Every frugal site worth its salt promotes dried beans as the ultimate in cheap, nutritious meal foundation.
Using dried beans takes planning.
You’ve got to soak overnight, cook carefully without adding salt or acidic ingredients, then pull it all together in a meal before the beans turn to mush.
This means you have to remember that you planned to eat beans several hours before the children are gnawing on your leg demanding dinner, a skill that is not my strong suit.
Canned beans are so much more convenient, especially if you need to stretch a meal or throw something together fast, but they come at a premium. Canned beans are cheap – but they still cost twice as much or more than dried, take up more room in the pantry, and create more trash. What’s a harried housewife (or a bon-bon eating housewife, for that matter) to do?
You can make dried beans just as convenient at the canned stuff. Just use your freezer!
1. Rinse and pick your beans. I do 2-4 pounds at a time, might as well minimize dirty pots!
2. Quick soak. Bring beans to a boil for 4-5 minutes, then let soak, covered, for 1 hour. Note – the package will tell you to boil for 1 minute, but add the extra time so they’ll be more tender when you get them out of the freezer. Kidney beans need to boil for a minimum of 5 minutes to kill the toxins. Use plenty of water and don’t add salt!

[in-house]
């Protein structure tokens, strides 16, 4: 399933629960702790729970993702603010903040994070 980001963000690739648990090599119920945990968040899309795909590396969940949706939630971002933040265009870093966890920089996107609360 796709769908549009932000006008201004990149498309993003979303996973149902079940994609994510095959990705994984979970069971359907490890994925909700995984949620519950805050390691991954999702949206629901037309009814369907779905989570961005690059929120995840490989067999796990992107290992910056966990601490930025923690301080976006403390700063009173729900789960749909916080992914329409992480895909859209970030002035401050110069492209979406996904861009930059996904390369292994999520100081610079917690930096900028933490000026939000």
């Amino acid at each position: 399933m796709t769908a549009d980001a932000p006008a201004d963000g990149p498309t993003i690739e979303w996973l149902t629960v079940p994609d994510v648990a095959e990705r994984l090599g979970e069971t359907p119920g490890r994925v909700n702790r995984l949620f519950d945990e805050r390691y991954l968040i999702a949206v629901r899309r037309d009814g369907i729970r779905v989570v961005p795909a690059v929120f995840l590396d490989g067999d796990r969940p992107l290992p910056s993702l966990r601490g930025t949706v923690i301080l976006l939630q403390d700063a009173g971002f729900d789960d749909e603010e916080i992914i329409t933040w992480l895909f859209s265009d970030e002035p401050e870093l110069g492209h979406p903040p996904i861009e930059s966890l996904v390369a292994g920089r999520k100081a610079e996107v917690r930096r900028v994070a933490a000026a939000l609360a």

3. Drain beans.
4. Package in quart sized ziplocs. A 15 oz. can of beans contains *around* 2 c., give or take. Use that as a guideline. Or you can freeze them in muffin tins and then package up your bean “pucks”. A muffin cup will hold 1/2 c., so 4 muffin pucks of beans = 1 can of beans.
5. Put your beans in the freezer. Try to lay them flat, so they’ll stack easily and also so they’ll break up easily when you want to get them out of the bag.
6. When it’s time for a meal – use the frozen beans just like canned beans (you’ll have to heat a little bit more.) Freezing causes the water inside to expand, tenderizing them. I like my beans on the firm side, but if you don’t just cook them a little bit and they’ll soften up. The smaller the bean the more tender they’ll be out of the freezer – small navy beans don’t take much cooking at all, but you’ll definitely need to cook garbanzos (chick peas) to soften them.
An added frugal bonus – full freezers use less energy, and therefore cost less to run.
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